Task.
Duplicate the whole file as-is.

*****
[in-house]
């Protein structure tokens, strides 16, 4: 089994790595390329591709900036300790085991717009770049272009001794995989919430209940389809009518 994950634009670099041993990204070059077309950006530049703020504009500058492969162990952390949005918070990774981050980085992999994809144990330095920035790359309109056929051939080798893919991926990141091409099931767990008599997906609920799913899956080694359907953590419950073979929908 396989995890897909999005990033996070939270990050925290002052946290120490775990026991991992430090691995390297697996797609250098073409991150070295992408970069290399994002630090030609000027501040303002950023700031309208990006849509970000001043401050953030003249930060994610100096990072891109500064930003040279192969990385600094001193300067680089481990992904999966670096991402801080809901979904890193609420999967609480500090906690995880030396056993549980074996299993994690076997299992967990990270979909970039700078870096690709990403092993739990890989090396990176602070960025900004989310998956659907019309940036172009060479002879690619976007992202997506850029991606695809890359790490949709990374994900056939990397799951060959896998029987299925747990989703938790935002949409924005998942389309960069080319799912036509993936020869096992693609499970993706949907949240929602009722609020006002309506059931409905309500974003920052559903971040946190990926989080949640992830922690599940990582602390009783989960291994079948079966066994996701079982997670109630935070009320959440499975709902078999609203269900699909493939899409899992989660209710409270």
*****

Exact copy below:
[in-house]
């Protein structure tokens, strides 16, 4: 089994790595390329591709900036300790085991717009770049272009001794995989919430209940389809009518 994950634009670099041993990204070059077309950006530049703020504009500058492969162990952390949005918070990774981050980085992999994809144990330095920035790359309109056929051939080798893919991926990141091409099931767990008599997906609920799913899956080694359907953590419950073979929908 396989995890897909999005990033996070939270990050925290002052946290120490775990026991991992430090691995390297697996797609250098073409991150070295992408970069290399994002630090030609000027501040303002950023700031309208990006849509970000001043401050953030003249930060994610100096990072891109500064930003040279192969990385600094001193300067680089481990992904999966670096991402801080809901979904890193609420999967609480500090906690995880030396056993549980074996299993994690076997299992967990990270979909970039700078870096690709990403092993739990890989090396990176602070960025900004989310998956659907019309940036172009060479002879690619976007992202997506850029991606695809890359790490949709990374994900056939990397799951060959896998029987299925747990989703938790935002949409924005998942389309960069080319799912036509993936020869096992693609499970993706949907949240929602009722609020006002309506059931409905309500974003920052559903971040946190990926989080949640992830922690599940990582602390009783989960291994079948079966066994996701079982997670109630935070009320959440499975709902078999609203269900699909493939899409899992989660209710409270």